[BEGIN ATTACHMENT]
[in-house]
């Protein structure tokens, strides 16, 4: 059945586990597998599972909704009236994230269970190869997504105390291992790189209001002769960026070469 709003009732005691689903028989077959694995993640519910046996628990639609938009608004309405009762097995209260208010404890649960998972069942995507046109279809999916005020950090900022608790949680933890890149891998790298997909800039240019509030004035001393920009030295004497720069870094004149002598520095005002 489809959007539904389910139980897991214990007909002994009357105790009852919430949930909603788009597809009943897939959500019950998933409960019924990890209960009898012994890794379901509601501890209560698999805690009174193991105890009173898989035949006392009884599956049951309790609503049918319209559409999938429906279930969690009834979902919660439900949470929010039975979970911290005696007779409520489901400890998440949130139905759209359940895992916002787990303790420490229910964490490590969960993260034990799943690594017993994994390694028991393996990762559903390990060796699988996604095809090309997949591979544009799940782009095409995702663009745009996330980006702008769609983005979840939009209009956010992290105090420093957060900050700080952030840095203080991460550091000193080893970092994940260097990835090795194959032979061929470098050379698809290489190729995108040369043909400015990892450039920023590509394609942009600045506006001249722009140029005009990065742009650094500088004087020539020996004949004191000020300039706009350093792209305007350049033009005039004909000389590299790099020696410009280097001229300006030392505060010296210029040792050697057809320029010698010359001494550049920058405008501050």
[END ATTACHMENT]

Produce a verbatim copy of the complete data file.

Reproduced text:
[in-house]
């Protein structure tokens, strides 16, 4: 059945586990597998599972909704009236994230269970190869997504105390291992790189209001002769960026070469 709003009732005691689903028989077959694995993640519910046996628990639609938009608004309405009762097995209260208010404890649960998972069942995507046109279809999916005020950090900022608790949680933890890149891998790298997909800039240019509030004035001393920009030295004497720069870094004149002598520095005002 489809959007539904389910139980897991214990007909002994009357105790009852919430949930909603788009597809009943897939959500019950998933409960019924990890209960009898012994890794379901509601501890209560698999805690009174193991105890009173898989035949006392009884599956049951309790609503049918319209559409999938429906279930969690009834979902919660439900949470929010039975979970911290005696007779409520489901400890998440949130139905759209359940895992916002787990303790420490229910964490490590969960993260034990799943690594017993994994390694028991393996990762559903390990060796699988996604095809090309997949591979544009799940782009095409995702663009745009996330980006702008769609983005979840939009209009956010992290105090420093957060900050700080952030840095203080991460550091000193080893970092994940260097990835090795194959032979061929470098050379698809290489190729995108040369043909400015990892450039920023590509394609942009600045506006001249722009140029005009990065742009650094500088004087020539020996004949004191000020300039706009350093792209305007350049033009005039004909000389590299790099020696410009280097001229300006030392505060010296210029040792050697057809320029010698010359001494550049920058405008501050």